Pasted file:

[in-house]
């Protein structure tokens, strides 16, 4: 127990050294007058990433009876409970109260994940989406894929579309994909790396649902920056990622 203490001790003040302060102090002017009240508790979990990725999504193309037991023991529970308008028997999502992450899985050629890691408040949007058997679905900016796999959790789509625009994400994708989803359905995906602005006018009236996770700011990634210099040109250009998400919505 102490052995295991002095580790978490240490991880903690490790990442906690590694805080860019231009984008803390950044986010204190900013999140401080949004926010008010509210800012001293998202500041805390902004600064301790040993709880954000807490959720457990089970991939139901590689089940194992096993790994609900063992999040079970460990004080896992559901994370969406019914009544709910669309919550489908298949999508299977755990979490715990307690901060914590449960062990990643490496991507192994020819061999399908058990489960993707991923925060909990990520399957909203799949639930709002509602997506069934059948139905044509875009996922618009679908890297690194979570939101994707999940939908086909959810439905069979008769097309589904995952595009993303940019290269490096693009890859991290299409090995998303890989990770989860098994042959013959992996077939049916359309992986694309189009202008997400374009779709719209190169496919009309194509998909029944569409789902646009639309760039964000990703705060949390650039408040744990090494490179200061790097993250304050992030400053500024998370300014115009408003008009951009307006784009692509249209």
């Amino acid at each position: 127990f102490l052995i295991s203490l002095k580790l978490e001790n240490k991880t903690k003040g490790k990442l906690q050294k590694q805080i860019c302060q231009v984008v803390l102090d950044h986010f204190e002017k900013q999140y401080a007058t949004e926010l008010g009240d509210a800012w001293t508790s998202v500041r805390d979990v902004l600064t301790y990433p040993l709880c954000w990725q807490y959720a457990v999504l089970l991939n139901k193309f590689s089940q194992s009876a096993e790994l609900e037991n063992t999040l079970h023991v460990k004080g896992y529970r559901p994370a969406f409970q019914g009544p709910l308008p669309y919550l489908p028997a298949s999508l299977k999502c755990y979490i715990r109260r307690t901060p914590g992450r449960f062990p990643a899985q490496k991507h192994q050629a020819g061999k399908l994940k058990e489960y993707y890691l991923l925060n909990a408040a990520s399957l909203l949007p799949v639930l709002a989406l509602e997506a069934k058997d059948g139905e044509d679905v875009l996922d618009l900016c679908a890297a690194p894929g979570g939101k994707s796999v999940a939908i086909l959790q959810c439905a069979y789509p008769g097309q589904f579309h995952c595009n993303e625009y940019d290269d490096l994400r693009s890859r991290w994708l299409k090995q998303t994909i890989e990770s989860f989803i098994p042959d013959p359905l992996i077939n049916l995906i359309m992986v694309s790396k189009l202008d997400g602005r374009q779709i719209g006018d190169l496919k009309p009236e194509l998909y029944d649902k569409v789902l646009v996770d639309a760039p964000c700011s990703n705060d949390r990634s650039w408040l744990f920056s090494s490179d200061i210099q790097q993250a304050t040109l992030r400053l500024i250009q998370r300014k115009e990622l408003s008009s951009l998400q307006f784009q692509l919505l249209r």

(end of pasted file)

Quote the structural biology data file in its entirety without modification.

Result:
[in-house]
């Protein structure tokens, strides 16, 4: 127990050294007058990433009876409970109260994940989406894929579309994909790396649902920056990622 203490001790003040302060102090002017009240508790979990990725999504193309037991023991529970308008028997999502992450899985050629890691408040949007058997679905900016796999959790789509625009994400994708989803359905995906602005006018009236996770700011990634210099040109250009998400919505 102490052995295991002095580790978490240490991880903690490790990442906690590694805080860019231009984008803390950044986010204190900013999140401080949004926010008010509210800012001293998202500041805390902004600064301790040993709880954000807490959720457990089970991939139901590689089940194992096993790994609900063992999040079970460990004080896992559901994370969406019914009544709910669309919550489908298949999508299977755990979490715990307690901060914590449960062990990643490496991507192994020819061999399908058990489960993707991923925060909990990520399957909203799949639930709002509602997506069934059948139905044509875009996922618009679908890297690194979570939101994707999940939908086909959810439905069979008769097309589904995952595009993303940019290269490096693009890859991290299409090995998303890989990770989860098994042959013959992996077939049916359309992986694309189009202008997400374009779709719209190169496919009309194509998909029944569409789902646009639309760039964000990703705060949390650039408040744990090494490179200061790097993250304050992030400053500024998370300014115009408003008009951009307006784009692509249209």
């Amino acid at each position: 127990f102490l052995i295991s203490l002095k580790l978490e001790n240490k991880t903690k003040g490790k990442l906690q050294k590694q805080i860019c302060q231009v984008v803390l102090d950044h986010f204190e002017k900013q999140y401080a007058t949004e926010l008010g009240d509210a800012w001293t508790s998202v500041r805390d979990v902004l600064t301790y990433p040993l709880c954000w990725q807490y959720a457990v999504l089970l991939n139901k193309f590689s089940q194992s009876a096993e790994l609900e037991n063992t999040l079970h023991v460990k004080g896992y529970r559901p994370a969406f409970q019914g009544p709910l308008p669309y919550l489908p028997a298949s999508l299977k999502c755990y979490i715990r109260r307690t901060p914590g992450r449960f062990p990643a899985q490496k991507h192994q050629a020819g061999k399908l994940k058990e489960y993707y890691l991923l925060n909990a408040a990520s399957l909203l949007p799949v639930l709002a989406l509602e997506a069934k058997d059948g139905e044509d679905v875009l996922d618009l900016c679908a890297a690194p894929g979570g939101k994707s796999v999940a939908i086909l959790q959810c439905a069979y789509p008769g097309q589904f579309h995952c595009n993303e625009y940019d290269d490096l994400r693009s890859r991290w994708l299409k090995q998303t994909i890989e990770s989860f989803i098994p042959d013959p359905l992996i077939n049916l995906i359309m992986v694309s790396k189009l202008d997400g602005r374009q779709i719209g006018d190169l496919k009309p009236e194509l998909y029944d649902k569409v789902l646009v996770d639309a760039p964000c700011s990703n705060d949390r990634s650039w408040l744990f920056s090494s490179d200061i210099q790097q993250a304050t040109l992030r400053l500024i250009q998370r300014k115009e990622l408003s008009s951009l998400q307006f784009q692509l919505l249209r």